We always recommend using a baby carrier for travel, especially if you plan to get out of the major centers. Not only do you get benefits of baby snuggles and free hands, but not having to worry about where you can go with your travel stroller is a big plus.
If you plan on doing a lot of hiking with a baby or toddler while traveling, then we recommend traveling with a hiking baby carrier to keep everyone happy on longer hikes.
If you are flying with a baby and wondering if flying with a hiking baby carrier is possible. Yes it is!
Taking it one step further, a baby carrier backpack is a great option if you want to travel without your baby stroller.
We’ve traveled extensively with our hiking backpack carriers for toddlers and babies, so we’ll go through all the details plus the benefits we saw traveling with a backpack carrier (and leaving the stroller behind).
Travel and Flying with a Hiking Baby Carrier
- What is a Hiking Backpack Baby Carrier?
- Do I Really Need a Hiking Backpack Carrier?
- Flying with a Hiking Baby Carrier
- How to Travel with a Baby Hiking Backpack
- 1. Crowded public transit with a baby or toddler backpack carrier
- 2. No breaks from carrying your baby or toddler
- 3. Carrying water and snacks
- 4. Carrying baby and toddler essentials
- 5. Dealing with rain when traveling with a baby or toddler
- 6. Using a hiking backpack baby carrier in cities or busy areas
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What is a Hiking Backpack Baby Carrier?
A toddler or baby backpack carrier is a framed carrier that you wear on your back like a backpack. There’s space for your baby or toddler to sit, then often below there will be a storage area. The entire hiking backpack carrier is made on a frame that allows it to stand on it’s own, making it easier to put your baby or toddler in.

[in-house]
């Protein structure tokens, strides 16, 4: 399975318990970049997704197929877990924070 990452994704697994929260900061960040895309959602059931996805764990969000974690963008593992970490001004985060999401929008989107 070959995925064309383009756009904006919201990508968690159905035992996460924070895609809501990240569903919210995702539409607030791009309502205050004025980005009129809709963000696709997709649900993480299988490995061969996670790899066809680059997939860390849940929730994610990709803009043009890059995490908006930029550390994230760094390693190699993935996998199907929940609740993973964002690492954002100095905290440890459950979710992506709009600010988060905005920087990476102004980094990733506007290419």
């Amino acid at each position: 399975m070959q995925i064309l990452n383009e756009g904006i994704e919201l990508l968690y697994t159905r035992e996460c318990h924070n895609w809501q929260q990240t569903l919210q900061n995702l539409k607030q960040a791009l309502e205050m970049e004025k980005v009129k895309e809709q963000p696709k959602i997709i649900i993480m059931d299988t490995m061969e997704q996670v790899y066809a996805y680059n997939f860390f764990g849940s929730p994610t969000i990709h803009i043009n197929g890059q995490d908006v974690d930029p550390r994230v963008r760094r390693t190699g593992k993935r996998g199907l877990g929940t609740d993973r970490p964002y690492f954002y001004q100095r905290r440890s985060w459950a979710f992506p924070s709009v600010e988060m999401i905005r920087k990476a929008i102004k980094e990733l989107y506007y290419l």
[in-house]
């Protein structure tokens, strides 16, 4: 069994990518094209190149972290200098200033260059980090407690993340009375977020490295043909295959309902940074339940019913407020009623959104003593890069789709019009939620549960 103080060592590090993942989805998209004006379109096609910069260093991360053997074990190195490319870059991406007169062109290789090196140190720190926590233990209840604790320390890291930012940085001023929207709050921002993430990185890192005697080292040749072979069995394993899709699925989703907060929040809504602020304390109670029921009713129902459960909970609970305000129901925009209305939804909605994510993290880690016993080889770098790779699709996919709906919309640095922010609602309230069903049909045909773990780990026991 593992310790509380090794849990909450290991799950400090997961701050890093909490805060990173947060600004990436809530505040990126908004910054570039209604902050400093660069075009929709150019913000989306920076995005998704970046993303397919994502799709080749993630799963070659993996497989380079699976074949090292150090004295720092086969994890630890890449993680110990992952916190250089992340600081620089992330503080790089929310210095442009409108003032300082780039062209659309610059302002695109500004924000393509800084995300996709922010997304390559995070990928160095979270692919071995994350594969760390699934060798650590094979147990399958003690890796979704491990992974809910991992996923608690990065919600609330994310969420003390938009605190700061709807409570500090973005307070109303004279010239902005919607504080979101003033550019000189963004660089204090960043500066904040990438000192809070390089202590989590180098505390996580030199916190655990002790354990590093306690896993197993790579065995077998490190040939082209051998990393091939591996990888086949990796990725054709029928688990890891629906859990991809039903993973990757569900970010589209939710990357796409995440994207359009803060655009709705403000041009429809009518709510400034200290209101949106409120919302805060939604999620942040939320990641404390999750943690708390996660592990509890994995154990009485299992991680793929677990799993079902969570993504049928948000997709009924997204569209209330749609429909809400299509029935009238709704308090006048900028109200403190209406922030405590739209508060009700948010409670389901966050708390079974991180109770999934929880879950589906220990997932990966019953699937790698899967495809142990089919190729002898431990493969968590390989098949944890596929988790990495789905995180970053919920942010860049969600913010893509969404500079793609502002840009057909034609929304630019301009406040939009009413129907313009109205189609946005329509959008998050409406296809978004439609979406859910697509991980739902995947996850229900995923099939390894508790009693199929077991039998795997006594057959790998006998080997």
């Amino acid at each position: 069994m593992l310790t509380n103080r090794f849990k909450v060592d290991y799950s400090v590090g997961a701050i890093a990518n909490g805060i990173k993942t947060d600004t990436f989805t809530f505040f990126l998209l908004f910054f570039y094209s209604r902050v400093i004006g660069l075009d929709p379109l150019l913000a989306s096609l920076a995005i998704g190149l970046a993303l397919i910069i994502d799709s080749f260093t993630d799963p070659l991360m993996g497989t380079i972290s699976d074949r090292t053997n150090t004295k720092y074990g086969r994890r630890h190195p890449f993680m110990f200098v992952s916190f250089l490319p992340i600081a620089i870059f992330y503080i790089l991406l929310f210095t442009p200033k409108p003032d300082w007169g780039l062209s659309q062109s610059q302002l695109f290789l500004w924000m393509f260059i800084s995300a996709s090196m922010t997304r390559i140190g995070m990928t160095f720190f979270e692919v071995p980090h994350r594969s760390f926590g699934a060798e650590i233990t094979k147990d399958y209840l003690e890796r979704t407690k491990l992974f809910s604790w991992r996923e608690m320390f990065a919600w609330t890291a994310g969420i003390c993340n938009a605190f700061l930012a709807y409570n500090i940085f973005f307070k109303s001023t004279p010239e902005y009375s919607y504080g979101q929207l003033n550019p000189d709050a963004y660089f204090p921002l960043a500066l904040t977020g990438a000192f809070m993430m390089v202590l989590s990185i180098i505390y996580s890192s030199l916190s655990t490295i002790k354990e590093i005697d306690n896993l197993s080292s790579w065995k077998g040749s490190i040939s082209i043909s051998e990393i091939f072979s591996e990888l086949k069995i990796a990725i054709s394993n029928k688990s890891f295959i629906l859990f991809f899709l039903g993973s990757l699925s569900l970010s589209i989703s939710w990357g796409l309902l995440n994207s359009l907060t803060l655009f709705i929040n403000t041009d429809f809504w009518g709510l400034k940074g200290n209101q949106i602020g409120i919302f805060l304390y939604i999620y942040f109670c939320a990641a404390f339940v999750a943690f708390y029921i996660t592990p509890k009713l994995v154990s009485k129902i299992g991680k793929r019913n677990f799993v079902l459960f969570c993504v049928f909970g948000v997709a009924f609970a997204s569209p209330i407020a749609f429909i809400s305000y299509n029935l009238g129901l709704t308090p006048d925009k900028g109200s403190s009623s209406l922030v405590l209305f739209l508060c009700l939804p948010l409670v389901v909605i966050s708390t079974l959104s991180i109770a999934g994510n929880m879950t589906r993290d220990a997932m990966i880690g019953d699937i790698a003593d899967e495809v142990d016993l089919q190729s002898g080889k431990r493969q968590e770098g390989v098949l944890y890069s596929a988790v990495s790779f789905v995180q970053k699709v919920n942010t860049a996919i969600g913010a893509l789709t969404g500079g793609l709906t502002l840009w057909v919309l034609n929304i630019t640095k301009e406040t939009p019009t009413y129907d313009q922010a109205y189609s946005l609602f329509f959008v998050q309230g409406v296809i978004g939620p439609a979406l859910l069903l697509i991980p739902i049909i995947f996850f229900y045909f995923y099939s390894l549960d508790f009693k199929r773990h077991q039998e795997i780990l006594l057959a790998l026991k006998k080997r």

For the safety and comfort of your child, your hiking carrier for your baby or toddler should have a 5 point harness and even a pillow for your baby to rest her head on.
For your comfort, there should be several ways you can adjust it for the best fit.
The best baby carrier backpack for travel is one that is comfortable for both you and your child. We have a complete list of all the best hiking backpack carriers for toddlers and babies.
You don’t have to worry about the size when it comes to flying with a hiking baby carrier. We have traveled with the Deuter Kid Comfort 3 (now called the Deuter Kid Comfort Pro) and it’s one of the largest, so we recommend just finding the best fit for you.
You shouldn’t have any issues traveling with any of the ones on our list of the best hiking carriers above, but be sure to continue reading to get all the details on traveling with a hiking backpack carrier.
Do I Really Need a Hiking Backpack Carrier?
It’s true, a regular baby carrier for travel can be used for all activities, including hiking with a baby, but you may come to a point where it just isn’t working that well anymore. Maybe it’s your back or maybe your little one just isn’t happy in it for long periods of time.
We switched from a soft structured carrier to a backpack carrier for a couple of reasons:
- It was more comfortable for all of us to carry our daughter for longer periods of time.
- She enjoyed being higher up and was happy to be in the backpack carrier longer.
If you aren’t ready to switch to a hiking backpack baby carrier yet, see all our best baby carriers for hiking here.
After our son was born we started incorporating more hiking into our family trips. It worked better for everyone if we invested in two hiking backpack carriers. Our daughter was capable of doing some hiking, but only for short periods of time and she also still enjoyed being in the backpack carrier.
Our son was quite happy in the backpack carrier and could sit for a few hours watching the world go by. As long as he could easily see everything, he was happy.
See all the best hiking backpack carriers in our convenient Amazon Shopping List here.